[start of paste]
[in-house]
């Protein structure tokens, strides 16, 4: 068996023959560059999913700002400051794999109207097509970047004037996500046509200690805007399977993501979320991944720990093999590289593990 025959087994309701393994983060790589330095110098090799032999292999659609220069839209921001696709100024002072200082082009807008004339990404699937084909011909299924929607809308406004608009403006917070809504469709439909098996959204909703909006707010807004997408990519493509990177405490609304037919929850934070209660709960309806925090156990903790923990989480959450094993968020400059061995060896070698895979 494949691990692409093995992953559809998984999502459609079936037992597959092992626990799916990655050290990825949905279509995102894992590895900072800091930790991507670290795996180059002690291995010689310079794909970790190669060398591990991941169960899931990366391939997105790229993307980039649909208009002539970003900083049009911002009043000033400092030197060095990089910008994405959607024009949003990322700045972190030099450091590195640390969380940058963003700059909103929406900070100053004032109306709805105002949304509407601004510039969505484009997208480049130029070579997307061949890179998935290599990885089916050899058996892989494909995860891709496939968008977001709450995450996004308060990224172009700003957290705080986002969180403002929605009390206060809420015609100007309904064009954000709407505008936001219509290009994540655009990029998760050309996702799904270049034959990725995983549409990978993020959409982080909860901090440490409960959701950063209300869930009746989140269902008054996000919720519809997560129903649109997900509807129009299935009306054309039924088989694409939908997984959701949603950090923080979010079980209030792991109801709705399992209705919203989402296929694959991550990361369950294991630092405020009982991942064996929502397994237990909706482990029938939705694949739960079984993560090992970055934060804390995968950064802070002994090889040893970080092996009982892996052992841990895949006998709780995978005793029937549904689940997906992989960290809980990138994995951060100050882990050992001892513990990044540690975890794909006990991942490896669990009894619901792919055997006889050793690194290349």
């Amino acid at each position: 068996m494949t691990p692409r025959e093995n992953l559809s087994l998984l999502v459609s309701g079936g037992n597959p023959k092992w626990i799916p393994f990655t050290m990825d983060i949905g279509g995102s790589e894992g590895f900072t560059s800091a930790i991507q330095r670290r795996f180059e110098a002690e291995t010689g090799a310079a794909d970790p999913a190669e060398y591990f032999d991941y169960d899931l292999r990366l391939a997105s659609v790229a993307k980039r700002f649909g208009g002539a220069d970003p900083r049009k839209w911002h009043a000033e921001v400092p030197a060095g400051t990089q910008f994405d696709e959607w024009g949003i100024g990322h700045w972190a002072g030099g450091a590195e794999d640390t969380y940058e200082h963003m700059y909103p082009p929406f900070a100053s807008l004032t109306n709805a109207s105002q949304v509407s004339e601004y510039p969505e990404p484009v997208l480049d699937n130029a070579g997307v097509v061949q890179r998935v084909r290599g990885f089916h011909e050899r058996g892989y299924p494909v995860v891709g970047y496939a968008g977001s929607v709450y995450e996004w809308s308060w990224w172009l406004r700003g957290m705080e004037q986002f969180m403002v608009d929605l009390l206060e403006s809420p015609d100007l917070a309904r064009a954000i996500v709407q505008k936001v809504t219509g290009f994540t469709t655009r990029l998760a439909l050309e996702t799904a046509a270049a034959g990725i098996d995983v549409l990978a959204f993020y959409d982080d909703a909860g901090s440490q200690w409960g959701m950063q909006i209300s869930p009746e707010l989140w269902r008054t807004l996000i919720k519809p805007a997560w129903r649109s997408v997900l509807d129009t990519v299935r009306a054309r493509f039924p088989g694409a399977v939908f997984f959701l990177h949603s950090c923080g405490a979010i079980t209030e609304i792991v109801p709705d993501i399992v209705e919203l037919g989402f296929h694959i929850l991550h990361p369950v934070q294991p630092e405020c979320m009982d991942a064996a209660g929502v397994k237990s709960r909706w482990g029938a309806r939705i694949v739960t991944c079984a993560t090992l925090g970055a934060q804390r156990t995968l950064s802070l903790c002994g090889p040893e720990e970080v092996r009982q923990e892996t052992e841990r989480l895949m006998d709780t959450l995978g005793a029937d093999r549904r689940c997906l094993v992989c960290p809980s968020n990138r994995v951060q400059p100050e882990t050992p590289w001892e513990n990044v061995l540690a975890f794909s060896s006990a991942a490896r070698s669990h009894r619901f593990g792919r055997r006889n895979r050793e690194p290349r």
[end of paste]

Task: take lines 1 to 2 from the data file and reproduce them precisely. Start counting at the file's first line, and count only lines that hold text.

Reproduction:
[in-house]
């Protein structure tokens, strides 16, 4: 068996023959560059999913700002400051794999109207097509970047004037996500046509200690805007399977993501979320991944720990093999590289593990 025959087994309701393994983060790589330095110098090799032999292999659609220069839209921001696709100024002072200082082009807008004339990404699937084909011909299924929607809308406004608009403006917070809504469709439909098996959204909703909006707010807004997408990519493509990177405490609304037919929850934070209660709960309806925090156990903790923990989480959450094993968020400059061995060896070698895979 494949691990692409093995992953559809998984999502459609079936037992597959092992626990799916990655050290990825949905279509995102894992590895900072800091930790991507670290795996180059002690291995010689310079794909970790190669060398591990991941169960899931990366391939997105790229993307980039649909208009002539970003900083049009911002009043000033400092030197060095990089910008994405959607024009949003990322700045972190030099450091590195640390969380940058963003700059909103929406900070100053004032109306709805105002949304509407601004510039969505484009997208480049130029070579997307061949890179998935290599990885089916050899058996892989494909995860891709496939968008977001709450995450996004308060990224172009700003957290705080986002969180403002929605009390206060809420015609100007309904064009954000709407505008936001219509290009994540655009990029998760050309996702799904270049034959990725995983549409990978993020959409982080909860901090440490409960959701950063209300869930009746989140269902008054996000919720519809997560129903649109997900509807129009299935009306054309039924088989694409939908997984959701949603950090923080979010079980209030792991109801709705399992209705919203989402296929694959991550990361369950294991630092405020009982991942064996929502397994237990909706482990029938939705694949739960079984993560090992970055934060804390995968950064802070002994090889040893970080092996009982892996052992841990895949006998709780995978005793029937549904689940997906992989960290809980990138994995951060100050882990050992001892513990990044540690975890794909006990991942490896669990009894619901792919055997006889050793690194290349």